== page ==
Thompson began his career 30 years ago as a specialist in statewide theatre programming through the University of Wisconsin. His early faculty supervisor and mentor was Robert Gard. Over the years, Thompson has chaired various art departments at the University and is retired as the chair of the Dept. of Liberal Studies and the Arts. Among his achievements, he founded the Wisconsin Theatre Association, is co-producer of the Wisconsin High School Theatre Festival, director fo the School of the Arts at Rhinelander founded by Robert Gard, producer of the annual Theatre Auditions in Wisconsin and was director of the National Conference for Community Theater Directors.
Amhaus, Executive Director of the Wisconsin Arts Board from 1991 to 1996, former President of Forward Wisconsin, the state's business attraction organization and currently President of Spirit of Milwaukee.. He was the Executive Director of the Wisconsin Sesquicentennial Commission, the chief executive officer responsible for the two-year planning of programs and activities related to a yearlong 1998 statewide celebration of the 150th Anniversary of Wisconsin's Statehood.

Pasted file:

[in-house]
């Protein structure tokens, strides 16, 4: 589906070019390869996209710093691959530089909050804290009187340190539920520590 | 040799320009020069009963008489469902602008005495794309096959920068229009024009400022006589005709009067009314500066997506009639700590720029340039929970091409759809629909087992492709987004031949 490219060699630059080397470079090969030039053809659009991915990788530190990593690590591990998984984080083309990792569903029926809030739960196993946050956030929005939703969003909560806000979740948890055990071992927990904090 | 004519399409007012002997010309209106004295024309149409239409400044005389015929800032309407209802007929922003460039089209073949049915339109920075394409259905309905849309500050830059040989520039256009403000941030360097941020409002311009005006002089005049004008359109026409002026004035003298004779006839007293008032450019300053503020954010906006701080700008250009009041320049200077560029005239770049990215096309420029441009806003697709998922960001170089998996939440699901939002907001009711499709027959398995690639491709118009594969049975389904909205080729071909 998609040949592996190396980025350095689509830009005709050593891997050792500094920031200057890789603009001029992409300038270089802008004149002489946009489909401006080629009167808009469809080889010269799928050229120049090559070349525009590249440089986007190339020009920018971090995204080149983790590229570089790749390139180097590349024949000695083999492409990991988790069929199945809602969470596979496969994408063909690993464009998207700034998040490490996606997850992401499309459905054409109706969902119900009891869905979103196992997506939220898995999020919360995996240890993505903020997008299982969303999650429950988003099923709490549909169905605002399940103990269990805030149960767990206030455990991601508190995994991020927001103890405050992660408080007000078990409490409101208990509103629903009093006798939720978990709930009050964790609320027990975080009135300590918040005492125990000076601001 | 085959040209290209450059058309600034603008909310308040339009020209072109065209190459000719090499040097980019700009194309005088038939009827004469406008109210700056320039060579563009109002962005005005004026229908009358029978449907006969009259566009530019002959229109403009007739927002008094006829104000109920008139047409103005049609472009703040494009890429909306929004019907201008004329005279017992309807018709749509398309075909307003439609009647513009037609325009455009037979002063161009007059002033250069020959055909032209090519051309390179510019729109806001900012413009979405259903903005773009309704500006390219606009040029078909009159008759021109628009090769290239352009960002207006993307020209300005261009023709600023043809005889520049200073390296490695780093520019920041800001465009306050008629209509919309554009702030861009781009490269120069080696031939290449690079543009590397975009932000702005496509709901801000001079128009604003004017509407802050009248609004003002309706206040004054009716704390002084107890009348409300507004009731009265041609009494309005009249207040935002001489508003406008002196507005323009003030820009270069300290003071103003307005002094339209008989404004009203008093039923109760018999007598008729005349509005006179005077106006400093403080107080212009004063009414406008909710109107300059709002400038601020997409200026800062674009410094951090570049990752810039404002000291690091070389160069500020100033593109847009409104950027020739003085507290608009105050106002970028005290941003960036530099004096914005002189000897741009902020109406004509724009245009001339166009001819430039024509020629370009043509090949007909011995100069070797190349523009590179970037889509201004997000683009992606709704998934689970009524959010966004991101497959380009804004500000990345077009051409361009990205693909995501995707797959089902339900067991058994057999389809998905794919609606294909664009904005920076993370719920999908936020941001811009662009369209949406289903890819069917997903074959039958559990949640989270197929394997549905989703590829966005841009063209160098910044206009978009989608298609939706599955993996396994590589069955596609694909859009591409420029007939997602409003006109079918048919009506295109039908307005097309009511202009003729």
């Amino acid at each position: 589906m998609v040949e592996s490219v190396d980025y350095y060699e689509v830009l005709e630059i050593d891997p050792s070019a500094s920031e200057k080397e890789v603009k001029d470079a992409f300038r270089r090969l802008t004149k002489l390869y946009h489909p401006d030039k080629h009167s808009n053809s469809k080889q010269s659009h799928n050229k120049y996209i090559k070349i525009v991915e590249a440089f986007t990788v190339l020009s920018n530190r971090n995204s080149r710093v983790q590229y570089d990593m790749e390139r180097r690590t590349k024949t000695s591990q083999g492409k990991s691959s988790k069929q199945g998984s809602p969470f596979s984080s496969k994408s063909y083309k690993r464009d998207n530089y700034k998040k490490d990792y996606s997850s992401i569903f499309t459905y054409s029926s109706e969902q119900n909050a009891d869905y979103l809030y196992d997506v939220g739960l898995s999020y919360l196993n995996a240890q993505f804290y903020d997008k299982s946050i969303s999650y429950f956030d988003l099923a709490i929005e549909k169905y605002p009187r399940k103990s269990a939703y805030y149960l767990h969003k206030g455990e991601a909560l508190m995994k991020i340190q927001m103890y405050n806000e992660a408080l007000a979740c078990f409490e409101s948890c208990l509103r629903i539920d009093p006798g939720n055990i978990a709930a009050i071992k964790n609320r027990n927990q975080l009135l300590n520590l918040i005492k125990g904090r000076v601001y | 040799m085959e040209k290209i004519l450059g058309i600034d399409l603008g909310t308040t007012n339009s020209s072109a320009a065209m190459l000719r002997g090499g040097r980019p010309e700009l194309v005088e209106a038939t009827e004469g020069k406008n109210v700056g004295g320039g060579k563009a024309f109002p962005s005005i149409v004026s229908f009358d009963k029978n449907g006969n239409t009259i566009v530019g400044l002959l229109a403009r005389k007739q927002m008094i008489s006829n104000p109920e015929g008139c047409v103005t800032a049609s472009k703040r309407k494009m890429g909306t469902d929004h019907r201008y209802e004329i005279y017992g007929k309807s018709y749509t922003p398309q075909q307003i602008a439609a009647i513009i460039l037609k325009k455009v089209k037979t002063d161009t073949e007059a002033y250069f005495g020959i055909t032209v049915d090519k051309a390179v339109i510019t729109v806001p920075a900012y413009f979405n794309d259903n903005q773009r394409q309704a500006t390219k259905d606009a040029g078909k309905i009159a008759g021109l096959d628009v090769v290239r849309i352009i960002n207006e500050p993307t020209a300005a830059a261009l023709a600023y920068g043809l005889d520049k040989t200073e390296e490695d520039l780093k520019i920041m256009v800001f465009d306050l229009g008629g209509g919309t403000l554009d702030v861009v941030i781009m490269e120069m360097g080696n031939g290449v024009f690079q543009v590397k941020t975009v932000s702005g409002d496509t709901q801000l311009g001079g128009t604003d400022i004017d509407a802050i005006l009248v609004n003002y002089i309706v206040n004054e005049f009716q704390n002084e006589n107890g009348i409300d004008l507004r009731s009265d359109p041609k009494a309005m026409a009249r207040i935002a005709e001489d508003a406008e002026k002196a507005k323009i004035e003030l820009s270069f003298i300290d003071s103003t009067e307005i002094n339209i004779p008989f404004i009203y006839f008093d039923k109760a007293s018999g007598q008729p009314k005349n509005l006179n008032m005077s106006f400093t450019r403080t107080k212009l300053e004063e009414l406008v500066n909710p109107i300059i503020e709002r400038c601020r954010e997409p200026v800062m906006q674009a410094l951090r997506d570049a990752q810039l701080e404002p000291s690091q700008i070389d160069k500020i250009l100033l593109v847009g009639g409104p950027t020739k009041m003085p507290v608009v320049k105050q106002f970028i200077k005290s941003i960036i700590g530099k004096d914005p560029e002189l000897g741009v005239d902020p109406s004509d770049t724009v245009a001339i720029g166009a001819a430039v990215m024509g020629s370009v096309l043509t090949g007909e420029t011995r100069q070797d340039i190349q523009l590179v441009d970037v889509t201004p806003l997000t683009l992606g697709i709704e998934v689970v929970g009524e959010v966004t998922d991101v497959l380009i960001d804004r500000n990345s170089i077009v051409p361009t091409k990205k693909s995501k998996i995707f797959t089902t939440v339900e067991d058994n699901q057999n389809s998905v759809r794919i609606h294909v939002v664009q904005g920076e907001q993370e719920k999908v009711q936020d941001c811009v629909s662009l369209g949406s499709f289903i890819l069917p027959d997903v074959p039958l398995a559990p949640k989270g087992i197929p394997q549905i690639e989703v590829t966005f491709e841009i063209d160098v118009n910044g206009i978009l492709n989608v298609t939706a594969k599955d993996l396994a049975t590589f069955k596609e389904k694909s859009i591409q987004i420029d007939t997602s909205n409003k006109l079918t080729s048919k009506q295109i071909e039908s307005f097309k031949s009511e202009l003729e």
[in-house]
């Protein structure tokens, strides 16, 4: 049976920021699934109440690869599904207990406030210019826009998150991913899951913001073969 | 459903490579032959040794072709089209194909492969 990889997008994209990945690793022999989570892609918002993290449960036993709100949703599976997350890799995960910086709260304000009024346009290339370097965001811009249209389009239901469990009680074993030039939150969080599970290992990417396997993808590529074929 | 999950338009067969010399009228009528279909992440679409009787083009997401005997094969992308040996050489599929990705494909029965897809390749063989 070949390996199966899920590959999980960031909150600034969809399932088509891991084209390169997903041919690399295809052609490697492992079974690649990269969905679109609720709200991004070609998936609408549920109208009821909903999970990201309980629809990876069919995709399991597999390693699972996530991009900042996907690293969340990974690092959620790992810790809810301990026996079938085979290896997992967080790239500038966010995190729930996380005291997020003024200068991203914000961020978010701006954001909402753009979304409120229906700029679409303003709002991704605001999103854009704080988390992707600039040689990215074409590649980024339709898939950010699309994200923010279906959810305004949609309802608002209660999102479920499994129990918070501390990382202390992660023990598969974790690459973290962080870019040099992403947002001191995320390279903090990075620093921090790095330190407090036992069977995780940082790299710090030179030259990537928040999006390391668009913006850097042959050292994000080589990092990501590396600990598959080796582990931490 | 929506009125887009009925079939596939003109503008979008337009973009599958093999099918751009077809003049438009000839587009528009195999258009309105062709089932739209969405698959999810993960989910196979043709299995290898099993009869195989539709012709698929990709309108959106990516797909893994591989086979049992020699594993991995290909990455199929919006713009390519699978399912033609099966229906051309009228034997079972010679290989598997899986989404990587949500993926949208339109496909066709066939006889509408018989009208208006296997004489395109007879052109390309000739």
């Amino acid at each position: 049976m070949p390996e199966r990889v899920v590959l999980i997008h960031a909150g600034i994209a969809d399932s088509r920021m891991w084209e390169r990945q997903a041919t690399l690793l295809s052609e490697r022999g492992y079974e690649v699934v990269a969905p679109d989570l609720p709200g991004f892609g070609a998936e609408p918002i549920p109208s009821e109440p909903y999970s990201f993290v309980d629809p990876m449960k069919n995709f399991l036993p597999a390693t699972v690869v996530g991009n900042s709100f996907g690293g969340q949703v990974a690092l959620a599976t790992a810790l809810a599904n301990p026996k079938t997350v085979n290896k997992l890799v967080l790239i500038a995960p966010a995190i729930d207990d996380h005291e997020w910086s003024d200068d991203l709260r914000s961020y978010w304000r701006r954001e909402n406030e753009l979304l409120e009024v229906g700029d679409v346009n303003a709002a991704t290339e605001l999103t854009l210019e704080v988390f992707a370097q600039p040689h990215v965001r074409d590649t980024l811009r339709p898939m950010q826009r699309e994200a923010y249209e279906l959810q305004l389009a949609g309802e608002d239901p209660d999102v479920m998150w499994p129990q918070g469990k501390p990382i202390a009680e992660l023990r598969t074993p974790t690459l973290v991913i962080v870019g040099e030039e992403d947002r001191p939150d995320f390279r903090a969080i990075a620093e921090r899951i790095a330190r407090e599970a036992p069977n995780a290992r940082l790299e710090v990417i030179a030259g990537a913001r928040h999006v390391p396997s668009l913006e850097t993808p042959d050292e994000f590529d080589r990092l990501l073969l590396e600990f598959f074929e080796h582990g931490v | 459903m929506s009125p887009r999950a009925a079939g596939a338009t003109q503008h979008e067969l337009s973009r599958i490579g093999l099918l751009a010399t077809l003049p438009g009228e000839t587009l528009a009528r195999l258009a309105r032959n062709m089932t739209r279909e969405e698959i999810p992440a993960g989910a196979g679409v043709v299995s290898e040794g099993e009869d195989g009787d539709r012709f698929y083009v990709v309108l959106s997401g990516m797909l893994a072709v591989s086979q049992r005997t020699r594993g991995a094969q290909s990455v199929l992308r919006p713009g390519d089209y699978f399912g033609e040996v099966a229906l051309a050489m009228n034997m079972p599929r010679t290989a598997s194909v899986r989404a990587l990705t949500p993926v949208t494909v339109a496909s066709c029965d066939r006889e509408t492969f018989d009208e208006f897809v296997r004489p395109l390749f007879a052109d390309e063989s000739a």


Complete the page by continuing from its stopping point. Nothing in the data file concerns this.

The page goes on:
Auerbach is professor of English at the University of Wisconsin-Madison. In addition to teaching and lecturing to community organizations, she also co-produces “University of the Air,” broadcast weekly on public radio, and continues to develop the award-winning “Courage to Write” series of documentary programs on women writers. She currently is working on a book “Searching for Jane Austen.”
The visual art of Hunt-Wulcowicz, created in her Janesville studio, interprets the rural countryside through linework drawing, etching, lithography, printing and watercoloring. Her work was selected for the Andrew Balkin Editions, a portfolio organized for the Wisconsin Sesquicentennial. She was represented in the Elvejhem Museum’s “150 Years of Wisconsin Printmaking” in 1998. She has exhibited and demonstrated printmaking techniques in Japan.